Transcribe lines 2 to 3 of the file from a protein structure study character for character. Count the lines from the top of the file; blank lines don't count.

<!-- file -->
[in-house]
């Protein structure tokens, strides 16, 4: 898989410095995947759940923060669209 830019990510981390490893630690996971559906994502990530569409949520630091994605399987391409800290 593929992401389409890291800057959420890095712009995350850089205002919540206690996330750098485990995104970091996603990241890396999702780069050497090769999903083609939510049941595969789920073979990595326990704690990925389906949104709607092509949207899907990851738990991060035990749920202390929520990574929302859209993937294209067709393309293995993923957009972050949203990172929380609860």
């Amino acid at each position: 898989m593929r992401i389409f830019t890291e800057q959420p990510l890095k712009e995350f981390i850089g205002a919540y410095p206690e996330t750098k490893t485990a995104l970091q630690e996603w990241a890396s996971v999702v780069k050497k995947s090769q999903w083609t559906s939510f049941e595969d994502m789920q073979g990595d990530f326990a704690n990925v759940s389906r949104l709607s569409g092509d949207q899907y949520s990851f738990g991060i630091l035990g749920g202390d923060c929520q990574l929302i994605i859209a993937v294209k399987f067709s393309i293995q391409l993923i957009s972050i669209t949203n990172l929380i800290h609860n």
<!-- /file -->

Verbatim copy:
């Protein structure tokens, strides 16, 4: 898989410095995947759940923060669209 830019990510981390490893630690996971559906994502990530569409949520630091994605399987391409800290 593929992401389409890291800057959420890095712009995350850089205002919540206690996330750098485990995104970091996603990241890396999702780069050497090769999903083609939510049941595969789920073979990595326990704690990925389906949104709607092509949207899907990851738990991060035990749920202390929520990574929302859209993937294209067709393309293995993923957009972050949203990172929380609860």
């Amino acid at each position: 898989m593929r992401i389409f830019t890291e800057q959420p990510l890095k712009e995350f981390i850089g205002a919540y410095p206690e996330t750098k490893t485990a995104l970091q630690e996603w990241a890396s996971v999702v780069k050497k995947s090769q999903w083609t559906s939510f049941e595969d994502m789920q073979g990595d990530f326990a704690n990925v759940s389906r949104l709607s569409g092509d949207q899907y949520s990851f738990g991060i630091l035990g749920g202390d923060c929520q990574l929302i994605i859209a993937v294209k399987f067709s393309i293995q391409l993923i957009s972050i669209t949203n990172l929380i800290h609860n």